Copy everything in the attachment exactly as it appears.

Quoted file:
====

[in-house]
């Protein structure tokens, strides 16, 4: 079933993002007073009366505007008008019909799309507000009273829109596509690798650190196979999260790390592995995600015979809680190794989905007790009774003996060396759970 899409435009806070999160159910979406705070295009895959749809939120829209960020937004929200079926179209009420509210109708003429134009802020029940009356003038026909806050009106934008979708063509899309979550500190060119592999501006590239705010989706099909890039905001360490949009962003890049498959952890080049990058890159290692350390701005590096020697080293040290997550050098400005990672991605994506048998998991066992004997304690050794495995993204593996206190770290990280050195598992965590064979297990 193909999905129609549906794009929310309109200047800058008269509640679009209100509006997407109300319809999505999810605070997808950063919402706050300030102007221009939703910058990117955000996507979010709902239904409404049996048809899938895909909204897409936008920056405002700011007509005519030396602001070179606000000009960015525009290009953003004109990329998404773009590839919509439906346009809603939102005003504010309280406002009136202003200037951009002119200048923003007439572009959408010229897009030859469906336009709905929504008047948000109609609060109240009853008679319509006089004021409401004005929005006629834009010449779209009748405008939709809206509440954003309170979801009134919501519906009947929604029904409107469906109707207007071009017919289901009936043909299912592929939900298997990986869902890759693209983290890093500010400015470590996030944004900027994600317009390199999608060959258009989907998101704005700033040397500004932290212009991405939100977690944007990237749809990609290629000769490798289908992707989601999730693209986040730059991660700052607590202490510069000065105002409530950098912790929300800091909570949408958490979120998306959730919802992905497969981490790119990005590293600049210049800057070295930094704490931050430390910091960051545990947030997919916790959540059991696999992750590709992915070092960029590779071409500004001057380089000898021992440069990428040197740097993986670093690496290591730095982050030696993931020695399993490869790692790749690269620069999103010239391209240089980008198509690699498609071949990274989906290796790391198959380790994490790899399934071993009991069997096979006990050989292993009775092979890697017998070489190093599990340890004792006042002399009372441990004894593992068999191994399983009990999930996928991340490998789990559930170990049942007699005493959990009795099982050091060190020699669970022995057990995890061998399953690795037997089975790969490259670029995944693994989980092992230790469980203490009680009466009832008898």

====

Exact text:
[in-house]
């Protein structure tokens, strides 16, 4: 079933993002007073009366505007008008019909799309507000009273829109596509690798650190196979999260790390592995995600015979809680190794989905007790009774003996060396759970 899409435009806070999160159910979406705070295009895959749809939120829209960020937004929200079926179209009420509210109708003429134009802020029940009356003038026909806050009106934008979708063509899309979550500190060119592999501006590239705010989706099909890039905001360490949009962003890049498959952890080049990058890159290692350390701005590096020697080293040290997550050098400005990672991605994506048998998991066992004997304690050794495995993204593996206190770290990280050195598992965590064979297990 193909999905129609549906794009929310309109200047800058008269509640679009209100509006997407109300319809999505999810605070997808950063919402706050300030102007221009939703910058990117955000996507979010709902239904409404049996048809899938895909909204897409936008920056405002700011007509005519030396602001070179606000000009960015525009290009953003004109990329998404773009590839919509439906346009809603939102005003504010309280406002009136202003200037951009002119200048923003007439572009959408010229897009030859469906336009709905929504008047948000109609609060109240009853008679319509006089004021409401004005929005006629834009010449779209009748405008939709809206509440954003309170979801009134919501519906009947929604029904409107469906109707207007071009017919289901009936043909299912592929939900298997990986869902890759693209983290890093500010400015470590996030944004900027994600317009390199999608060959258009989907998101704005700033040397500004932290212009991405939100977690944007990237749809990609290629000769490798289908992707989601999730693209986040730059991660700052607590202490510069000065105002409530950098912790929300800091909570949408958490979120998306959730919802992905497969981490790119990005590293600049210049800057070295930094704490931050430390910091960051545990947030997919916790959540059991696999992750590709992915070092960029590779071409500004001057380089000898021992440069990428040197740097993986670093690496290591730095982050030696993931020695399993490869790692790749690269620069999103010239391209240089980008198509690699498609071949990274989906290796790391198959380790994490790899399934071993009991069997096979006990050989292993009775092979890697017998070489190093599990340890004792006042002399009372441990004894593992068999191994399983009990999930996928991340490998789990559930170990049942007699005493959990009795099982050091060190020699669970022995057990995890061998399953690795037997089975790969490259670029995944693994989980092992230790469980203490009680009466009832008898």